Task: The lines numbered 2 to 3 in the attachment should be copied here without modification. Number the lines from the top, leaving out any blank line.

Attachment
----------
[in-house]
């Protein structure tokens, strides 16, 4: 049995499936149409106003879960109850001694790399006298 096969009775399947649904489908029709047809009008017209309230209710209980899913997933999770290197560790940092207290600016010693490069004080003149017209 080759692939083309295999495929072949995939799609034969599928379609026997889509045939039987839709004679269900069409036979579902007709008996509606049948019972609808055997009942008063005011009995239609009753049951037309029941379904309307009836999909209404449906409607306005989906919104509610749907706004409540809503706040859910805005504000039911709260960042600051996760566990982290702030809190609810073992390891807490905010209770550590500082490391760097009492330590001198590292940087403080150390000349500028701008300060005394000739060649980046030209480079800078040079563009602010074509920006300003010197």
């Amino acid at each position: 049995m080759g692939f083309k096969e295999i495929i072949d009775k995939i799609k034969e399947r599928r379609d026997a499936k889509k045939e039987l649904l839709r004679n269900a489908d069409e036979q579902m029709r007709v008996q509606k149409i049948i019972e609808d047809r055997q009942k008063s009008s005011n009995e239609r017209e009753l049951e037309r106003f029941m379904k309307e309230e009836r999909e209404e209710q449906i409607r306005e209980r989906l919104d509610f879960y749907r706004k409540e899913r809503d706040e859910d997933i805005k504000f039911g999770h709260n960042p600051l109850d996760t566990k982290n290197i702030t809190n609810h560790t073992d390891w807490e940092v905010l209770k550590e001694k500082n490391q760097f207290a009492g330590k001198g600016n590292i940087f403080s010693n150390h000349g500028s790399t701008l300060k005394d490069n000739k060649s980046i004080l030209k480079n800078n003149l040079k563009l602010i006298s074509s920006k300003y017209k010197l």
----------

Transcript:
């Protein structure tokens, strides 16, 4: 049995499936149409106003879960109850001694790399006298 096969009775399947649904489908029709047809009008017209309230209710209980899913997933999770290197560790940092207290600016010693490069004080003149017209 080759692939083309295999495929072949995939799609034969599928379609026997889509045939039987839709004679269900069409036979579902007709008996509606049948019972609808055997009942008063005011009995239609009753049951037309029941379904309307009836999909209404449906409607306005989906919104509610749907706004409540809503706040859910805005504000039911709260960042600051996760566990982290702030809190609810073992390891807490905010209770550590500082490391760097009492330590001198590292940087403080150390000349500028701008300060005394000739060649980046030209480079800078040079563009602010074509920006300003010197």
């Amino acid at each position: 049995m080759g692939f083309k096969e295999i495929i072949d009775k995939i799609k034969e399947r599928r379609d026997a499936k889509k045939e039987l649904l839709r004679n269900a489908d069409e036979q579902m029709r007709v008996q509606k149409i049948i019972e609808d047809r055997q009942k008063s009008s005011n009995e239609r017209e009753l049951e037309r106003f029941m379904k309307e309230e009836r999909e209404e209710q449906i409607r306005e209980r989906l919104d509610f879960y749907r706004k409540e899913r809503d706040e859910d997933i805005k504000f039911g999770h709260n960042p600051l109850d996760t566990k982290n290197i702030t809190n609810h560790t073992d390891w807490e940092v905010l209770k550590e001694k500082n490391q760097f207290a009492g330590k001198g600016n590292i940087f403080s010693n150390h000349g500028s790399t701008l300060k005394d490069n000739k060649s980046i004080l030209k480079n800078n003149l040079k563009l602010i006298s074509s920006k300003y017209k010197l």